In a speech before the vote, Renzi outlined an ambitious programme of reform which he said was "bold and, I hope, innovative" but which his opponents said lacked detail. Appearing before a chamber whose minimum age for elected members is 40, the 39-year-old prime minister said political leaders needed to take "radical, decisive choices" in a bid to turn Italy into a "place of opportunities". "We only have one chance. This is it", he told the senate. "I am looking you in the eyes and saying: if we lose, we will not seek excuses. If we lost this challenge, the fault will be mine alone."
In his speech, the centre-left leader pledged to implement a double-digit cut in the so-called tax wedge – the difference between what it costs a company to employ a worker and what the worker takes home – in order to relieve pressure on businesses and encourage them to hire. He promised sweeping reforms to the country's slow-moving justice system, vowed to boost foreign investment in Italy and clear the debts of the public administration to private sector suppliers. He said Italy needed to put its public debt of more than €2 trillion in order because it was "the respect we owe to our children", not because Angela Merkel, the German chancellor, or Mario Draghi of the European Central Bank desired it.
Strikingly, Renzi said his government would push through a package of constitutional and electoral reform that, among other things, would dramatically overhaul the senate. Advocates of the reform say ending Italy's perfect bicameralism in which the senate and chamber of deputies have equal legislative clout will help streamline the country.
Following the vote of confidence of the Italian Parliament to the new Renzi executive, the President of the European Parliament Martin Schulz stated: "I congratulate Prime Minister Matteo Renzi on the formation of the new government and on obtaining the confidence vote of the Italian Parliament.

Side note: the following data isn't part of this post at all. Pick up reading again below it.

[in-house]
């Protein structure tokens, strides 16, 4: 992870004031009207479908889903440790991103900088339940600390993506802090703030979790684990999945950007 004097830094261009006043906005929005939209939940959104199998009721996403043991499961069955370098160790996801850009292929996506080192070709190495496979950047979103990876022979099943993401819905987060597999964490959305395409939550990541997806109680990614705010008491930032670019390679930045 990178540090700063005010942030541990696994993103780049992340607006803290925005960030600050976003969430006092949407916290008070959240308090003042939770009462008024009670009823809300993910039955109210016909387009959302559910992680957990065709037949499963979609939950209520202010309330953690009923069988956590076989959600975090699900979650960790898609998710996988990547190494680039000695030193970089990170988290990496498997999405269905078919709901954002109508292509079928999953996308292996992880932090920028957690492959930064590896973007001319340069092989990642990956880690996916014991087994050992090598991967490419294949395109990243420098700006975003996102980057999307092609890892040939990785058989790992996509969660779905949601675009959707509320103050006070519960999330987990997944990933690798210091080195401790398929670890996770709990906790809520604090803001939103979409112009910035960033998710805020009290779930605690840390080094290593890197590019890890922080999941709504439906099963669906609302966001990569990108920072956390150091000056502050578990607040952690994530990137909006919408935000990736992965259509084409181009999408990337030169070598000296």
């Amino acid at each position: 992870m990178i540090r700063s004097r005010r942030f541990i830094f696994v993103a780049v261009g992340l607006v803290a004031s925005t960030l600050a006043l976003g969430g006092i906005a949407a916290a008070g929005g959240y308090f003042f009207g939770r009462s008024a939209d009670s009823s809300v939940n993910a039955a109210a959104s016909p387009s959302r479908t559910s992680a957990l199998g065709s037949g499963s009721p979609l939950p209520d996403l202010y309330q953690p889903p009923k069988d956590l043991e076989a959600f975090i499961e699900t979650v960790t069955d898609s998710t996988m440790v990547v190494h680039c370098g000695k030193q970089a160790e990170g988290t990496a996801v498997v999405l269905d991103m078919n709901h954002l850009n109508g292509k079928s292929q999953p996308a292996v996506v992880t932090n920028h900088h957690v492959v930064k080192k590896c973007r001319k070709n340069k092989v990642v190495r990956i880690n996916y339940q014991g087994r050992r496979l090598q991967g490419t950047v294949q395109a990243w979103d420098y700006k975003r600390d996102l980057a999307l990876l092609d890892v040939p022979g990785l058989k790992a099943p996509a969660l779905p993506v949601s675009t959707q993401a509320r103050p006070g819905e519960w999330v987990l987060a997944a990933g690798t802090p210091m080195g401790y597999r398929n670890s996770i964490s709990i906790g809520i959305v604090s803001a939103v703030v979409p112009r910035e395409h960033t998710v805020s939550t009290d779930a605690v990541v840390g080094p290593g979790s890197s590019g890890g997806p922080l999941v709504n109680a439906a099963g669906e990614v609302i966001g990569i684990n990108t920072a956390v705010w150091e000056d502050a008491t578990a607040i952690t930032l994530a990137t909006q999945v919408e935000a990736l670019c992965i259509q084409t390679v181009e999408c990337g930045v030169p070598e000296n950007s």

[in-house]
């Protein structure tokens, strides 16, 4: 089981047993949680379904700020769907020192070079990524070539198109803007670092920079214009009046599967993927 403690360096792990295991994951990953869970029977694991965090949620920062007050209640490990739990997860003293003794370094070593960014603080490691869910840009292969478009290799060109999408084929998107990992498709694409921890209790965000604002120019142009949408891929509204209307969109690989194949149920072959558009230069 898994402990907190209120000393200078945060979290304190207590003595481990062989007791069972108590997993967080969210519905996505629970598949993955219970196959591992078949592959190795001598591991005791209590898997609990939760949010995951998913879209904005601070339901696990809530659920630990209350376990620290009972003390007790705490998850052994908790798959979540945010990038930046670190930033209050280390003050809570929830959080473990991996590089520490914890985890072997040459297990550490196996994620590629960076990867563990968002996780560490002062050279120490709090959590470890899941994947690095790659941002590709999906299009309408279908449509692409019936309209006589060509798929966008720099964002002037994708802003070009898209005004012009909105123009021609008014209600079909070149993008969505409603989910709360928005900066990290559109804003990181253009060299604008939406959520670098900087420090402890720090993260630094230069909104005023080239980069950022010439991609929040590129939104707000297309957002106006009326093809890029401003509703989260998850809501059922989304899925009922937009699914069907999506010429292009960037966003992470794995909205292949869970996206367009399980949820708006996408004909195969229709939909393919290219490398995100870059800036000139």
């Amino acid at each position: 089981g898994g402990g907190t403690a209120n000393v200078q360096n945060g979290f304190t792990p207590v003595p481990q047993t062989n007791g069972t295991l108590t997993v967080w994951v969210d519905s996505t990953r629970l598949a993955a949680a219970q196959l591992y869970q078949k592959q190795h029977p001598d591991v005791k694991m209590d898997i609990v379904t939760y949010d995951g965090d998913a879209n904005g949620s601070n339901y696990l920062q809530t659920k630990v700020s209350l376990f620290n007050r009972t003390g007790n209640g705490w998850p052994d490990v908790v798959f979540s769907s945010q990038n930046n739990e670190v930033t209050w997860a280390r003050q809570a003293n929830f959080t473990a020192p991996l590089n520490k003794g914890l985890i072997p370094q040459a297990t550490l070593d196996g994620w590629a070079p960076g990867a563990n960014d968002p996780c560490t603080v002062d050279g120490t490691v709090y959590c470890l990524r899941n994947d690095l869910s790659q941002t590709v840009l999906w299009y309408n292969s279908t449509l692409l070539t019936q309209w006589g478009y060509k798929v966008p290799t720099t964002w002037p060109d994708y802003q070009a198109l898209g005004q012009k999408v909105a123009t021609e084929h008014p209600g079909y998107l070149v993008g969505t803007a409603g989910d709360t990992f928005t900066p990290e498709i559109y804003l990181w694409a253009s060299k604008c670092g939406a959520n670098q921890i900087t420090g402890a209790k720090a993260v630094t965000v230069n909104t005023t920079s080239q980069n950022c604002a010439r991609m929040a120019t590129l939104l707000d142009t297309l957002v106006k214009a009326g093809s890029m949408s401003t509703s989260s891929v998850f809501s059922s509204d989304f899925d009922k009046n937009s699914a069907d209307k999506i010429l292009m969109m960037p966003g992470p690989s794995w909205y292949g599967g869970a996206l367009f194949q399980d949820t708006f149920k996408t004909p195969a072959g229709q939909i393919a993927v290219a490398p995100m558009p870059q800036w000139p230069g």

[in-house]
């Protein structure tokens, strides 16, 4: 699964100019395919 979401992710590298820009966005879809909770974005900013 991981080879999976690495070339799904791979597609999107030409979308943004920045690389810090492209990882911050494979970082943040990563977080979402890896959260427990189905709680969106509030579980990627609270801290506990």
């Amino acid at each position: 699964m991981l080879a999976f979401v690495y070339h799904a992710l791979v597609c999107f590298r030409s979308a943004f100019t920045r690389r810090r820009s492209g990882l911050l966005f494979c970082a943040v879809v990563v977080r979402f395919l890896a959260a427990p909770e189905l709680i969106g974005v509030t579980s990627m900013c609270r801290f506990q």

Italy needs stability but also courage and dynamism to promote structural reforms in the country, give new impetus to growth and reduce unemployment, especially for the young. The formation of a government with many female ministers and young ministers is a promising sign.
Italy will soon be at the helm of the Council of Ministers of the European Union in a phase of political and institutional renewal. Its contribution will be key to further the process of political and economic integration of the European Union. In this respect, I particularly appreciated the words of Prime Minister Renzi on the role that Italy intends to play in shaping the future of Europe, which means shaping the future of our children.
I wish the new government every success with its newly assumed responsibility.
I would also like to take this opportunity to thank former Prime Minister Enrico Letta for his leadership in a complex political and economic phase for Italy and Europe. He has kept public finances under control and pulled Italy out of its longest post-war recession.”
President Van Rompuy said: "On behalf of the European Union, I would like to congratulate Prime Minister Matteo Renzi on the formation of the new Italian government. I am confident that under his leadership Italy will carry out further reforms necessary to create jobs, sustainable growth and maintain confidence and hope in the future.
The Italian Presidency of the Council of the European Union in the second half of this year will be an opportunity for Italy as a founding father to continue its long-standing tradition of driving Europe forward.
I would also like to express my full appreciation to former Prime Minister Enrico Letta, who led the country during a difficult phase and with whom I had good cooperation."
A recent publication by the Konrad Adenauer Foundation analyses the political conditions and framework that Renzi is facing, highlighting his popularity and talent at using the media's interest in him. The authors write: "Matteo Renzi is very authentic in his strong desire for political reform. And that is why he is perceived by many Italians as a symbol of hope. However, his brute assertiveness - as demonstrated in the ousting of Enrico Letta - also makes some Italians worry that he could turn out to be a second Berlusconi."